They made it clear that unless the officer had good reason to believe the applicant might be in danger of breaching their visa, the visitor visa should be issued all other things being equal such as having incentives to go home if they could not find work here, having close family ties to the home country and so on. Applicants were not being given an open door to get a visa, they still had to jump through many ‘risk mitigation’ hoops – as they should.

It appears most immigration officers are not aware of the memo, have read it and forgotten or do not give a toss about it and apply their own tests.

I keep hearing of applicants, some three years later, some of whom have consulted with us but who have decided to try and secure their own visitor visas, being declined for telling the truth.

This week I ran into another decline – but this time one of my own who wanted an LSD visa.

Here is his profile. Male aged 37, married with one child, all in Singapore on temporary (work and dependent pass) visas, wife and child not included in the Visitor Visa application and staying behind when he travels, applicant is working in an IT occupation that appears on the Long Term Skills Shortage List, no degree or recognised qualification for points purposes, has 10 years of work experience, sufficient funds for the visit, has never breached his temporary visas in Singapore, healthy and conviction free (by declaration) with credible and recent evidence of his employability presented with the visa application. Has a points claim with an offer of skilled employment in IT of 115.

Last week, in the same branch a Visitor Visa with an identical purpose (LSD) was approved for one of my clients with the following profile – male aged 37, married with three children, all in Singapore on temporary (work and dependent pass) visas, wife and children not included in the Visitor Visa application so will stay behind when he travels, applicant is working in an IT occupation that appears on the LTSSL, no degree or recognised qualification for points purposes, has 10 years of work experience, sufficient funds for the visit, has never breached his visas in Singapore, healthy and conviction free (by declaration) with credible and recent evidence of his employability presented with the visa application. Has a points claim with an offer of skilled employment in IT of 115.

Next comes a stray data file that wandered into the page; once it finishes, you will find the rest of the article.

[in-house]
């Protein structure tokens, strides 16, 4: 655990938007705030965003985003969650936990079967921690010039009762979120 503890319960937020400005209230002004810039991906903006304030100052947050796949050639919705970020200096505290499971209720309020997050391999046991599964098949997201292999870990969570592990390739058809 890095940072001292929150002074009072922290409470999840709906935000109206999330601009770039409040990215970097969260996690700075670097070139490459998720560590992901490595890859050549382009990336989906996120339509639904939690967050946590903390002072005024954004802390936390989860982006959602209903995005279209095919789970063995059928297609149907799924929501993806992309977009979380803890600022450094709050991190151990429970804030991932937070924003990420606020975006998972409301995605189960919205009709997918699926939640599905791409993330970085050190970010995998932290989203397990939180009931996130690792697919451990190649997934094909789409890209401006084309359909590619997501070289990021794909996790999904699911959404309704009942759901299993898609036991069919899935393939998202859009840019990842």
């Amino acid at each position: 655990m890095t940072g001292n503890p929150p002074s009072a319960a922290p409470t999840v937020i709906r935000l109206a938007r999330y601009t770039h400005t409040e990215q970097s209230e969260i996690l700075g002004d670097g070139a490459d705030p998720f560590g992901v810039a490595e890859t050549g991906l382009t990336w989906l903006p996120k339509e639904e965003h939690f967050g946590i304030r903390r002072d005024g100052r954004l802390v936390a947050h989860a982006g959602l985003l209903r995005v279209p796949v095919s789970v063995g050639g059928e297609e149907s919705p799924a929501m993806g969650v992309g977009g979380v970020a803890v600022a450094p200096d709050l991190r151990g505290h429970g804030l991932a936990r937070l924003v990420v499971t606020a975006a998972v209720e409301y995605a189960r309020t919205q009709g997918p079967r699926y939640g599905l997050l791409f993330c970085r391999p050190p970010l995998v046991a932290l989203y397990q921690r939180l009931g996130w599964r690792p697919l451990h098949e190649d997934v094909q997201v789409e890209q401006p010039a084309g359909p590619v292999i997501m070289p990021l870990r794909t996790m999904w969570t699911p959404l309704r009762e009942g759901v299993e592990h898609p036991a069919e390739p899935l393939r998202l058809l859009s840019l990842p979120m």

Can you spot anything other than minor differences in age, number of children or years working in IT?

No?

You’d be right – they are virtually identical in profile, risk and what they have to offer New Zealand employers.

Yet one was approved – no questions asked and one was declined – no questions asked. Same office. Same branch. Different officer.

INZ are now reviewing the decision and I simply will not let them uphold the decline decision. They are wrong and this all proves, as if any further proof was ever needed that INZ case officers are inconsistent and apply some fairly simple rules in an arbitrary and inconsistent manner which means migrants (not to mention their long suffering Advisers) are left scratching their heads over just what rules apply and when.

And what is worse they charge over $300 every time they get it wrong with no right of appeal (but they let us….and we almost always win).

I’ll let you know what happens.